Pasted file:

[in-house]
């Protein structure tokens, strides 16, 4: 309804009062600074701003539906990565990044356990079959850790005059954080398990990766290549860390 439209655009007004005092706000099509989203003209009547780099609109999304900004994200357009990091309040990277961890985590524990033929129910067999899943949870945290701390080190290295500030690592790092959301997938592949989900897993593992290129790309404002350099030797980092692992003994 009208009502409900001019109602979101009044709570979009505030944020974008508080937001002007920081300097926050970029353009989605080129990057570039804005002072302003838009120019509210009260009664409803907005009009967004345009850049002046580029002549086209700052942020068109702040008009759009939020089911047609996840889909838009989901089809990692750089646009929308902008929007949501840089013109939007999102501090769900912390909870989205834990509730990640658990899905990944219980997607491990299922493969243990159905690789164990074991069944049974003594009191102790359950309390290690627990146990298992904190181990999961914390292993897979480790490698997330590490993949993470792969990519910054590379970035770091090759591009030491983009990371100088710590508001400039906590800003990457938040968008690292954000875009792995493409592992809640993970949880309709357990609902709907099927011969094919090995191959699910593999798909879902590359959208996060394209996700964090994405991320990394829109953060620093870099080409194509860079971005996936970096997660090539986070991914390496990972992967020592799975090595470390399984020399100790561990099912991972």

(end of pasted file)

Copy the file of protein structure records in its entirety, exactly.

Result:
[in-house]
């Protein structure tokens, strides 16, 4: 309804009062600074701003539906990565990044356990079959850790005059954080398990990766290549860390 439209655009007004005092706000099509989203003209009547780099609109999304900004994200357009990091309040990277961890985590524990033929129910067999899943949870945290701390080190290295500030690592790092959301997938592949989900897993593992290129790309404002350099030797980092692992003994 009208009502409900001019109602979101009044709570979009505030944020974008508080937001002007920081300097926050970029353009989605080129990057570039804005002072302003838009120019509210009260009664409803907005009009967004345009850049002046580029002549086209700052942020068109702040008009759009939020089911047609996840889909838009989901089809990692750089646009929308902008929007949501840089013109939007999102501090769900912390909870989205834990509730990640658990899905990944219980997607491990299922493969243990159905690789164990074991069944049974003594009191102790359950309390290690627990146990298992904190181990999961914390292993897979480790490698997330590490993949993470792969990519910054590379970035770091090759591009030491983009990371100088710590508001400039906590800003990457938040968008690292954000875009792995493409592992809640993970949880309709357990609902709907099927011969094919090995191959699910593999798909879902590359959208996060394209996700964090994405991320990394829109953060620093870099080409194509860079971005996936970096997660090539986070991914390496990972992967020592799975090595470390399984020399100790561990099912991972």